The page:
You can quickly find reactions to any player on YouTube by searching for a particular day. Between official and bootleg accounts, hardly any segment from ESPN or FS1 goes unpublished.
And yet Allen barely made the rundowns on Monday, despite knocking off the Miami Dolphins in blowout fashion with 5 touchdowns and 0 interceptions.
The distorted coverage of Allen is not a blip. It’s been a career-long trend. It’s deliberate.
How do we know? Some of his harshest detractors have admitted so.
Domonique Foxworth is an ESPN “analyst.” His job is to be objective, to allow his biases to subside. However, he’s struggled to do so on the topic of Josh Allen. The topic is personal to him.
In 2020, Foxworth admitted that he openly roots for Allen to fail because Allen’s supporters are the kind of guys who have American flags and dogs attached to their profiles.
“I would be 100% lying if I said that when Josh does something dumb, a little part of me doesn’t get happy,” Foxworth said.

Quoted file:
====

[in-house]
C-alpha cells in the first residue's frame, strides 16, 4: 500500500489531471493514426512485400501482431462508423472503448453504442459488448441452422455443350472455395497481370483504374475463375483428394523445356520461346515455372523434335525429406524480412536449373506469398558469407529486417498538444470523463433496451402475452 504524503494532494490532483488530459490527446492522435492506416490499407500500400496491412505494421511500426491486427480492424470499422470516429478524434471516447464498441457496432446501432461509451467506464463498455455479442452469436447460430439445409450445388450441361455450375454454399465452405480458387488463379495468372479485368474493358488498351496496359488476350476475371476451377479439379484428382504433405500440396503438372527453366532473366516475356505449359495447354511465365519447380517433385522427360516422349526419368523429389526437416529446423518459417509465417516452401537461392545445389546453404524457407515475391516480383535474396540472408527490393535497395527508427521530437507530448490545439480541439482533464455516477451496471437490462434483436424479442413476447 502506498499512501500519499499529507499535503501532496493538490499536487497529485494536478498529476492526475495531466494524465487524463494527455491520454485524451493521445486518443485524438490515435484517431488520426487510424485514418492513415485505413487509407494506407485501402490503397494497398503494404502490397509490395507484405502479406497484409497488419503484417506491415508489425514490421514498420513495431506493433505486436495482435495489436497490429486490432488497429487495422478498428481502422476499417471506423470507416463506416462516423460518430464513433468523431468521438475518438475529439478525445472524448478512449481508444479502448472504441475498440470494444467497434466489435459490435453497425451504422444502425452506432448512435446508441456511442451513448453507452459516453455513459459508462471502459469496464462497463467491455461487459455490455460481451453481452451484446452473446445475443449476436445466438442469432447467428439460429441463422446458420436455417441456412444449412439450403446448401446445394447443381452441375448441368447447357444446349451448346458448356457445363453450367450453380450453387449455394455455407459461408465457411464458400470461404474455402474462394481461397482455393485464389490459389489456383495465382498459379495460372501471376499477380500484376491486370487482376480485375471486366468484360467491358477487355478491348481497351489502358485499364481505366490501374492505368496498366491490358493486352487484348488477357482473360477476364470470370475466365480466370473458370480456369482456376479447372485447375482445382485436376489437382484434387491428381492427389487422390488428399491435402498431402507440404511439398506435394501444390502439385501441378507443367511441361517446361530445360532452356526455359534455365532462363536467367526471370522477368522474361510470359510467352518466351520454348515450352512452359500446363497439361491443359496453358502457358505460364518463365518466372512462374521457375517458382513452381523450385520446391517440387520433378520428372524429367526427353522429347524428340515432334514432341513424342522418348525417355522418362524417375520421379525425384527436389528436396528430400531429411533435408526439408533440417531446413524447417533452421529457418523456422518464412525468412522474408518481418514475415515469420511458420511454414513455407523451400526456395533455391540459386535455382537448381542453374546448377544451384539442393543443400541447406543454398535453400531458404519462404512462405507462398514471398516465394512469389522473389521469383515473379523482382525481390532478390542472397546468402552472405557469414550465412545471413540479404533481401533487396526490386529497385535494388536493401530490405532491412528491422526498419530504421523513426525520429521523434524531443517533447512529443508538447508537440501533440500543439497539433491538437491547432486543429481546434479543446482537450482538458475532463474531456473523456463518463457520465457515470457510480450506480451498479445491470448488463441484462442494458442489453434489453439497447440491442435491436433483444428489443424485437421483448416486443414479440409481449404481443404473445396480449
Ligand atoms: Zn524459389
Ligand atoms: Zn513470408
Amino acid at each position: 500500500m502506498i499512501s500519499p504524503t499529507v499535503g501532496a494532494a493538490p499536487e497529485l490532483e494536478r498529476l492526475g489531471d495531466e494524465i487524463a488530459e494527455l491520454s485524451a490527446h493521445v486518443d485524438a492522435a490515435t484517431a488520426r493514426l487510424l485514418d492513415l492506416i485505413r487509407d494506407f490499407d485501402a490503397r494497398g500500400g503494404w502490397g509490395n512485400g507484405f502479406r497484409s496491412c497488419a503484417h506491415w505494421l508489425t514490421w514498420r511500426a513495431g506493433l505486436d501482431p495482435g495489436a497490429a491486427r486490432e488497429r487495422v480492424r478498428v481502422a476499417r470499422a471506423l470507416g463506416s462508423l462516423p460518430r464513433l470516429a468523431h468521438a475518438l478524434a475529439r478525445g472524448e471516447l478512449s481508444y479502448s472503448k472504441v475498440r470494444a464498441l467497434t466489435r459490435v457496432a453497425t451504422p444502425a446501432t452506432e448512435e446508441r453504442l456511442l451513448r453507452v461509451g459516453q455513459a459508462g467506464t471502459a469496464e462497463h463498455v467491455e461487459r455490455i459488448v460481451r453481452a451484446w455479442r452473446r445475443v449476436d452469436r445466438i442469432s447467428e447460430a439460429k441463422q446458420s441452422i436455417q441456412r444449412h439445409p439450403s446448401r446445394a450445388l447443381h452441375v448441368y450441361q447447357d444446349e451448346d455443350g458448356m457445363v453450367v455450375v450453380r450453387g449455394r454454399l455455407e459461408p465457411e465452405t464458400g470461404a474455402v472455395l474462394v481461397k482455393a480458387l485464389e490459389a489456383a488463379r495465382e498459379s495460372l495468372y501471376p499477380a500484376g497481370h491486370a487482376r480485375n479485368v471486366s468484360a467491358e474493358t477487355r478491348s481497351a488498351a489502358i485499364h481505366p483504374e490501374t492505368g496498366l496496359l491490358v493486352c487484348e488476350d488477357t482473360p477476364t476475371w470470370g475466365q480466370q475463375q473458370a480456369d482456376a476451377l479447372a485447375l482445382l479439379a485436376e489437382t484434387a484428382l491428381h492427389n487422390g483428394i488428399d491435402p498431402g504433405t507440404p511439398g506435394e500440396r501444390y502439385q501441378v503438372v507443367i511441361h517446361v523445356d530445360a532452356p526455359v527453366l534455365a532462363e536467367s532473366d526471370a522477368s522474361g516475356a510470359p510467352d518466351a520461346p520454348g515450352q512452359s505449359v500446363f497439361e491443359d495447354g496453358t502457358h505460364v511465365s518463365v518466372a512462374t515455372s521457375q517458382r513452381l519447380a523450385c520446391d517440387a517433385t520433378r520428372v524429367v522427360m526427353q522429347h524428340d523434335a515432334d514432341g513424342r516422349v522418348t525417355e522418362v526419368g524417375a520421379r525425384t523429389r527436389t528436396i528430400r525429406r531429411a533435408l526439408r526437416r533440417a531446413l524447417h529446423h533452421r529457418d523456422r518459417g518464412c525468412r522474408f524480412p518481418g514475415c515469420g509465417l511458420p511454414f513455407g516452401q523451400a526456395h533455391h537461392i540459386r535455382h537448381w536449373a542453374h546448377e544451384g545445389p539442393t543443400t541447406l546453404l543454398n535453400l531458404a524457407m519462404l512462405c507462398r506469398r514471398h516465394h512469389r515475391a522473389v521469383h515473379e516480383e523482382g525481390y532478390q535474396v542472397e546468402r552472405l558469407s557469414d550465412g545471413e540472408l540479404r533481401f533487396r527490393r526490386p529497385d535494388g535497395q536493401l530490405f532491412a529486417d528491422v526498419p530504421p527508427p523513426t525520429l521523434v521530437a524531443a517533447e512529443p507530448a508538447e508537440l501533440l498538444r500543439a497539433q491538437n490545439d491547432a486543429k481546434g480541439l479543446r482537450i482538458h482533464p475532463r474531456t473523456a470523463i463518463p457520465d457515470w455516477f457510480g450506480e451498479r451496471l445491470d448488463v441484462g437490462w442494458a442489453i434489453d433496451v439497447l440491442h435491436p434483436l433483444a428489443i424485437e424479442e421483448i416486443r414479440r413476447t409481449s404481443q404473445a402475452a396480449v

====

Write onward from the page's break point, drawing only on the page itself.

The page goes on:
Imagine if Dan Orlovsky admitted that he roots for Lamar Jackson, whom Foxworth said the media needs to cover more “carefully” than white QBs, to fail.
There would be protesters outside Orlovsky’s homes. Foxworth would be one of them.
So would Bomani Jones.
Last year, Jones argued that Josh Allen and Lamar Jackson “tear America apart” across racial lines. He suggested black people, like himself, root against Allen and white people root against Jackson.
Well, there’s no proof that white media members root against Jackson. The most prominent white NFL voices — Colin Cowherd, Skip Bayless, Scott Van Pelt, Dan Patrick — are known supporters of his.
However, Jones is right that it appears black NFL voices — as we provided above — do not want Josh Allen to succeed.
Perhaps therein lies the one-sidedness of the conversation.
The NFL media has become increasingly dependent upon the opinions of former players. There are fewer former journalists on television. Other than Mina Kimes, most “analysts” played in the NFL.
And because the NFL is a majority-black league, the vast majority of TV analysts on ESPN and FS1 are black. Or as Bomani would put it, critics of Josh Allen.
That’s point No. 1.
Second, the media has grossly racialized the QB conversation, particularly during debates regarding a white and black QBs.